width is min(max(content min, available), content preferred) where
"content min" is the width of the longest unbreakable sequence in the
content, and "content preferred" is its width with no line breaks at
all (except where they're explicitly asked for).

This effectively gives the float in this example a width of up to 400px,
but its width will be much less than that since the width of "Hello world"
is likely to be shorter than 400px:

<div style="width: 400px">
<div style="float: left">
Hello world
</div>
</div>

If we add more words to the inner div, its width will increase but not
go past 400px (unless it contains a single "word", or unbreakable
sequence, longer than 400px).
Apr 15 '07 #4

P: n/a
Scripsit Ben C:
>>But you can allow a container to float, and
increase in size until it is prevented by an abutting container.
I'm finding it hard to think of a situation in which such would be
desirable, however.

That sounds _very_ confused.

I think it makes sense.
_Your_ text makes sense, though you are not correct in an essential point,
but the answer I was commenting on was very confused, starting from the
point where it claimed that maximum width cannot be set directly in CSS. (As
I described, there are still serious problems in browser support, but that's
a different issue.)
This effectively gives the float in this example a width of up to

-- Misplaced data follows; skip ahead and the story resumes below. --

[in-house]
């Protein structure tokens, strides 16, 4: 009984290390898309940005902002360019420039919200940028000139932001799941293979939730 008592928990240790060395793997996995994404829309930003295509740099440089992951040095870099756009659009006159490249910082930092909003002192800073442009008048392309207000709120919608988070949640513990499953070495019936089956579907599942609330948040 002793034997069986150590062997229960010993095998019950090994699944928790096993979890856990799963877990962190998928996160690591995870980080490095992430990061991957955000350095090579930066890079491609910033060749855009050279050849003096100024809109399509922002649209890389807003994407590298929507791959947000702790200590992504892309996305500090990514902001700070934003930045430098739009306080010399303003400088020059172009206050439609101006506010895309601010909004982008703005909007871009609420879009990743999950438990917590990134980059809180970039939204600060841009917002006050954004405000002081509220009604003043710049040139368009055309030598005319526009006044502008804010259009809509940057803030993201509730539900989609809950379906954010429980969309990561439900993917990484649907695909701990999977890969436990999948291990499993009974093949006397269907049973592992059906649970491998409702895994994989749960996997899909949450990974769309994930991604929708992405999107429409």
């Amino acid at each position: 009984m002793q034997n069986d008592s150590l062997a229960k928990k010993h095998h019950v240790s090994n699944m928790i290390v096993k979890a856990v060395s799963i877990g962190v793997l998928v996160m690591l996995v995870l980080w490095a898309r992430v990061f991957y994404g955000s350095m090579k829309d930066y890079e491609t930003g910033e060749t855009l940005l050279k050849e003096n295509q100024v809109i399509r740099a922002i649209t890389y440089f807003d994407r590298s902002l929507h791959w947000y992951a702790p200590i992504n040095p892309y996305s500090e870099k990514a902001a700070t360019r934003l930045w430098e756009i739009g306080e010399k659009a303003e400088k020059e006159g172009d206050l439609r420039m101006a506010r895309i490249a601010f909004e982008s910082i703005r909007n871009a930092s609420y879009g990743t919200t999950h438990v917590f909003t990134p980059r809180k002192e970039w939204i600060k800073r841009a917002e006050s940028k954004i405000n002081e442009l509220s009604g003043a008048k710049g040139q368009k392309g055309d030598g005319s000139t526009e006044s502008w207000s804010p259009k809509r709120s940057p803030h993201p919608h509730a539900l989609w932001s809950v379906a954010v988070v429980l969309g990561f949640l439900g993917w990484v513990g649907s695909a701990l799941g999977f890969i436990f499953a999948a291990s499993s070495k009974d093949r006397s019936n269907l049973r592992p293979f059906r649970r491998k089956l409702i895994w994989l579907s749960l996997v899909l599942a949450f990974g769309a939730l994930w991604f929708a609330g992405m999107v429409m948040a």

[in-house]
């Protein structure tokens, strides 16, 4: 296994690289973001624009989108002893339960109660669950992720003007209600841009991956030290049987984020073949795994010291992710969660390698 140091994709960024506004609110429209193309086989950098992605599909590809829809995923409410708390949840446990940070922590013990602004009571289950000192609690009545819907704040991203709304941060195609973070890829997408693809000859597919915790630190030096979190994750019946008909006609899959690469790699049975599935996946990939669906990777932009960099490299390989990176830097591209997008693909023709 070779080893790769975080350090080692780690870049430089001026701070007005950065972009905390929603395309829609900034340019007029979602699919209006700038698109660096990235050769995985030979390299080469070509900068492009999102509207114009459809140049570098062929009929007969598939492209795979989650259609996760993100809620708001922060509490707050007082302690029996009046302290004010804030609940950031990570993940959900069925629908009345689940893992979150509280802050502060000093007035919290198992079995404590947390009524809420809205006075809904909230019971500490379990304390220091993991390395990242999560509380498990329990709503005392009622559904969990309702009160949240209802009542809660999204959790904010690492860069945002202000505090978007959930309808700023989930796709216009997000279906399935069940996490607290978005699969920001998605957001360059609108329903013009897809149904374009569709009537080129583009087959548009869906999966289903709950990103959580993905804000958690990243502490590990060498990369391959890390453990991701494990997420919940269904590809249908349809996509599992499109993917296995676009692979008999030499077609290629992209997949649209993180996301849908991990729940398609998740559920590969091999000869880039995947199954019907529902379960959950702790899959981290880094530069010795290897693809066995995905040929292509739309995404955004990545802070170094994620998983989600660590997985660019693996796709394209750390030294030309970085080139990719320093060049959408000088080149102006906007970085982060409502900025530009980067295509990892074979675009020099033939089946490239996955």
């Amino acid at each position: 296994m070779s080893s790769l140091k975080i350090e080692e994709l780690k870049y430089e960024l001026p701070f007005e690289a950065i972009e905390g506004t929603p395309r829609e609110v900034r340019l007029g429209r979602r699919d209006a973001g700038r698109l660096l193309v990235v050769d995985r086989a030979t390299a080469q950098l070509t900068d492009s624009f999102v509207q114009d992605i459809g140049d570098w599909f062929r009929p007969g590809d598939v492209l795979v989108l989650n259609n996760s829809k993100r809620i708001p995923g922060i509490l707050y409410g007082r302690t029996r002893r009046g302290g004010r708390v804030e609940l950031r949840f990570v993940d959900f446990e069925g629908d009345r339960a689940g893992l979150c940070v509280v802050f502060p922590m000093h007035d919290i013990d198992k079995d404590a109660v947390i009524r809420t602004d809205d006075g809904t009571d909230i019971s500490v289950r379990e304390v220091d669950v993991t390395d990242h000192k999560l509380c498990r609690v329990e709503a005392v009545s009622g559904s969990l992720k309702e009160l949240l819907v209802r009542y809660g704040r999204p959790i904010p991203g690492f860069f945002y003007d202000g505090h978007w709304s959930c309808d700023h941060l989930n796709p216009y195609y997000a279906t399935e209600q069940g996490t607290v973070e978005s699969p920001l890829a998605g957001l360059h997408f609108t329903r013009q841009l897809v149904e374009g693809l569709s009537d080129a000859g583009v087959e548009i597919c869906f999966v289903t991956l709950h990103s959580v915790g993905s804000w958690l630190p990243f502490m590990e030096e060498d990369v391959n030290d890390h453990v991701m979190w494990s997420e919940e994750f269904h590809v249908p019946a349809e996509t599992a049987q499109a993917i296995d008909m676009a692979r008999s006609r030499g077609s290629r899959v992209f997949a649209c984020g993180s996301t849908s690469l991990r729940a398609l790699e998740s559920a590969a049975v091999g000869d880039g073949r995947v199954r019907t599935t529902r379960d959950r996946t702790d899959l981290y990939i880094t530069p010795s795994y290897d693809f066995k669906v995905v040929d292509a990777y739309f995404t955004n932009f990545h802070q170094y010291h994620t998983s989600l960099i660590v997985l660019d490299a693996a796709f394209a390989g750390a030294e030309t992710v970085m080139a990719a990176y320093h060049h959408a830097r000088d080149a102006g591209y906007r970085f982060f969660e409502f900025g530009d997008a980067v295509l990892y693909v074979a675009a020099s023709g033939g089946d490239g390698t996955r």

400px, but its width will be much less than that since the width of
"Hello world" is likely to be shorter than 400px:

<div style="width: 400px">
<div style="float: left">
Hello world
</div>
</div>
This approach also makes the width of the outer div exactly 400 pixels, and
that's something that we usually want to avoid when setting _maximum_ width.
There are good reasons for limiting the width of paragraphs by setting a
maximum width, _without_ setting a fixed width. Nominally, your approach
does that for the inner div, but at the cost of setting that fixed width,
which forces horizontal scrolling when the available space is narrower than
400 pixels.

If you want to set a maximum width of 400 pixels for a piece of text without
setting any fixed width (or minimum width) for anything, and you are
prepared to using tricks in order to make things work on IE 6 and older too,
then the old approach of using a single-cell table is still the practical
way:

<table><tr><td width="400">The text goes here</td></tr></table>

You can then add a style="width: ..." attribute into the <tdtag to set a
maximum width in more reasonable units, like em, for CSS-enabled browsers.

Granted, this will set the width to exactly 400 pixels (or the width
property setting), if there is available space. This should not be a
problem, if the purpose is just to limit the line length in paragraphs - the
good and common cause - or something similar. You normally don't even see
what the width is, unless you have a border or a background (and if that's a
problem, use an inner <spanelement and set border and background for it
rather than the cell). The point is that due to the way tables are handled
in graphic browsers, the width automatically becomes smaller than declared
if there is not enough room.

This approach implies that the text box will be wider than you set, if there
are long strings no line break points recognized by the browser. But this is
a separate issue and should be treated separately anyway.

--
Jukka K. Korpela ("Yucca")
http://www.cs.tut.fi/~jkorpela/

Apr 16 '07 #5